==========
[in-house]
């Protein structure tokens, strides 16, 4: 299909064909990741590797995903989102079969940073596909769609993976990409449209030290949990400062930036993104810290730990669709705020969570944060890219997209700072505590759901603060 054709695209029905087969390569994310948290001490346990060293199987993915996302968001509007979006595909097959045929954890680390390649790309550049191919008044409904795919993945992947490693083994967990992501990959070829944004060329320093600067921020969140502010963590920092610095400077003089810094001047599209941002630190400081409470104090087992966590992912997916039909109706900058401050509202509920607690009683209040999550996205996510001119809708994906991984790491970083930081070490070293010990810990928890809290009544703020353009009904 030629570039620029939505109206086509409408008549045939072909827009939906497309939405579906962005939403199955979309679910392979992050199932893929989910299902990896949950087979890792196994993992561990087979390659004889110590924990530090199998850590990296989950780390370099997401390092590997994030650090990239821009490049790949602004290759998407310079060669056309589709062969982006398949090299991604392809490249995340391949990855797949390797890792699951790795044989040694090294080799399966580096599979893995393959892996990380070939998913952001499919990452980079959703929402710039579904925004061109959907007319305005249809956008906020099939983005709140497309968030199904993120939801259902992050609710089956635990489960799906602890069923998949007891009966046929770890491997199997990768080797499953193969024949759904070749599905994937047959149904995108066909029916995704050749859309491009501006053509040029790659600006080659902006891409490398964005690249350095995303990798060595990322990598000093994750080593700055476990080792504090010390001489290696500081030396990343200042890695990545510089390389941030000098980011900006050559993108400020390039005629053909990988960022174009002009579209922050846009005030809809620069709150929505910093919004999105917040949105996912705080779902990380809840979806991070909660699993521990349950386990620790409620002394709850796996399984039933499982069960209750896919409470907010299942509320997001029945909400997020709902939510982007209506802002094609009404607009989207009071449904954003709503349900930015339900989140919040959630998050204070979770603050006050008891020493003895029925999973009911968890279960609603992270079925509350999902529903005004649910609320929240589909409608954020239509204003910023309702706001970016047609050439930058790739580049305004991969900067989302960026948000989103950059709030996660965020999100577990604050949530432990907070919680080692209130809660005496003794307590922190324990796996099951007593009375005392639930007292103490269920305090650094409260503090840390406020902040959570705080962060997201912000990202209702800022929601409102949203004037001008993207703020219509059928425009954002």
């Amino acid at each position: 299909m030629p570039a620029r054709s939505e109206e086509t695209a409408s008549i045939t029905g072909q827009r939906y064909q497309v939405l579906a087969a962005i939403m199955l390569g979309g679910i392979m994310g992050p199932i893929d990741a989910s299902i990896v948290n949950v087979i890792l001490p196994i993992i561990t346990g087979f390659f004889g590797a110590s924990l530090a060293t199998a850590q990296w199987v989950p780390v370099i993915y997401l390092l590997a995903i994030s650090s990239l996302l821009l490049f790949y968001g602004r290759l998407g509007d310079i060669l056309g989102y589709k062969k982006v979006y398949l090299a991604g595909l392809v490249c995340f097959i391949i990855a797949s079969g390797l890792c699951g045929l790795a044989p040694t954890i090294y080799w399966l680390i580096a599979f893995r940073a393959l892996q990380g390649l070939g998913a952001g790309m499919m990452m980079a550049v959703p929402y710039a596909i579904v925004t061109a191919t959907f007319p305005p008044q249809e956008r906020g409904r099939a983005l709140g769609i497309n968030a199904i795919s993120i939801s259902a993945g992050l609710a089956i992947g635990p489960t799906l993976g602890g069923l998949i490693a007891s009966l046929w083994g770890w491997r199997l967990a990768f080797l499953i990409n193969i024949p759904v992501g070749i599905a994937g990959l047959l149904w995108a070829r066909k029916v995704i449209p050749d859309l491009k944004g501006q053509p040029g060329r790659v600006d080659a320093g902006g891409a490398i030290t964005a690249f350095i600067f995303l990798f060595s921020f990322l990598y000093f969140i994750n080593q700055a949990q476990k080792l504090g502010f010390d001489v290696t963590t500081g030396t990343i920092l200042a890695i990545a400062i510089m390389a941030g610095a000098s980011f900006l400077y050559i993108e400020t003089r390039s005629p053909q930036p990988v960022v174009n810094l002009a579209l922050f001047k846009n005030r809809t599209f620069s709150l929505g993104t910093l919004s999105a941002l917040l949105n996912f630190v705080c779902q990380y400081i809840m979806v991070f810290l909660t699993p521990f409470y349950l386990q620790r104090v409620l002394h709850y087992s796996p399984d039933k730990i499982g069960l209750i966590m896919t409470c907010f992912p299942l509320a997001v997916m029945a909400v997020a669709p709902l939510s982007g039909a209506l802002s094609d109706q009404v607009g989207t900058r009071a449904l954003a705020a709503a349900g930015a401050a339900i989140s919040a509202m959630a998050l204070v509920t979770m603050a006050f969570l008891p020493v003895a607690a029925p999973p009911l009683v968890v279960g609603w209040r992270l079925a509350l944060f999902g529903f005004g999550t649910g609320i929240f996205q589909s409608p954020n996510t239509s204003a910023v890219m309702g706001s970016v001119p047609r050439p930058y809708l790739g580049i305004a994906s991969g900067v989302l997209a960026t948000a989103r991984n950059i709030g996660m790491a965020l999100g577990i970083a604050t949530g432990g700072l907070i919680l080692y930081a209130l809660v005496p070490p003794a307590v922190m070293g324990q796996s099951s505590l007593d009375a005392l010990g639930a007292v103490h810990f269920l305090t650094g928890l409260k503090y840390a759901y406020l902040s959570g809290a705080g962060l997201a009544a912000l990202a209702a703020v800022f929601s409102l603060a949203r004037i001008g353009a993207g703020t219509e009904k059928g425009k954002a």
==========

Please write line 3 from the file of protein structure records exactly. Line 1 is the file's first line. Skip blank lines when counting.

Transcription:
């Amino acid at each position: 299909m030629p570039a620029r054709s939505e109206e086509t695209a409408s008549i045939t029905g072909q827009r939906y064909q497309v939405l579906a087969a962005i939403m199955l390569g979309g679910i392979m994310g992050p199932i893929d990741a989910s299902i990896v948290n949950v087979i890792l001490p196994i993992i561990t346990g087979f390659f004889g590797a110590s924990l530090a060293t199998a850590q990296w199987v989950p780390v370099i993915y997401l390092l590997a995903i994030s650090s990239l996302l821009l490049f790949y968001g602004r290759l998407g509007d310079i060669l056309g989102y589709k062969k982006v979006y398949l090299a991604g595909l392809v490249c995340f097959i391949i990855a797949s079969g390797l890792c699951g045929l790795a044989p040694t954890i090294y080799w399966l680390i580096a599979f893995r940073a393959l892996q990380g390649l070939g998913a952001g790309m499919m990452m980079a550049v959703p929402y710039a596909i579904v925004t061109a191919t959907f007319p305005p008044q249809e956008r906020g409904r099939a983005l709140g769609i497309n968030a199904i795919s993120i939801s259902a993945g992050l609710a089956i992947g635990p489960t799906l993976g602890g069923l998949i490693a007891s009966l046929w083994g770890w491997r199997l967990a990768f080797l499953i990409n193969i024949p759904v992501g070749i599905a994937g990959l047959l149904w995108a070829r066909k029916v995704i449209p050749d859309l491009k944004g501006q053509p040029g060329r790659v600006d080659a320093g902006g891409a490398i030290t964005a690249f350095i600067f995303l990798f060595s921020f990322l990598y000093f969140i994750n080593q700055a949990q476990k080792l504090g502010f010390d001489v290696t963590t500081g030396t990343i920092l200042a890695i990545a400062i510089m390389a941030g610095a000098s980011f900006l400077y050559i993108e400020t003089r390039s005629p053909q930036p990988v960022v174009n810094l002009a579209l922050f001047k846009n005030r809809t599209f620069s709150l929505g993104t910093l919004s999105a941002l917040l949105n996912f630190v705080c779902q990380y400081i809840m979806v991070f810290l909660t699993p521990f409470y349950l386990q620790r104090v409620l002394h709850y087992s796996p399984d039933k730990i499982g069960l209750i966590m896919t409470c907010f992912p299942l509320a997001v997916m029945a909400v997020a669709p709902l939510s982007g039909a209506l802002s094609d109706q009404v607009g989207t900058r009071a449904l954003a705020a709503a349900g930015a401050a339900i989140s919040a509202m959630a998050l204070v509920t979770m603050a006050f969570l008891p020493v003895a607690a029925p999973p009911l009683v968890v279960g609603w209040r992270l079925a509350l944060f999902g529903f005004g999550t649910g609320i929240f996205q589909s409608p954020n996510t239509s204003a910023v890219m309702g706001s970016v001119p047609r050439p930058y809708l790739g580049i305004a994906s991969g900067v989302l997209a960026t948000a989103r991984n950059i709030g996660m790491a965020l999100g577990i970083a604050t949530g432990g700072l907070i919680l080692y930081a209130l809660v005496p070490p003794a307590v922190m070293g324990q796996s099951s505590l007593d009375a005392l010990g639930a007292v103490h810990f269920l305090t650094g928890l409260k503090y840390a759901y406020l902040s959570g809290a705080g962060l997201a009544a912000l990202a209702a703020v800022f929601s409102l603060a949203r004037i001008g353009a993207g703020t219509e009904k059928g425009k954002a």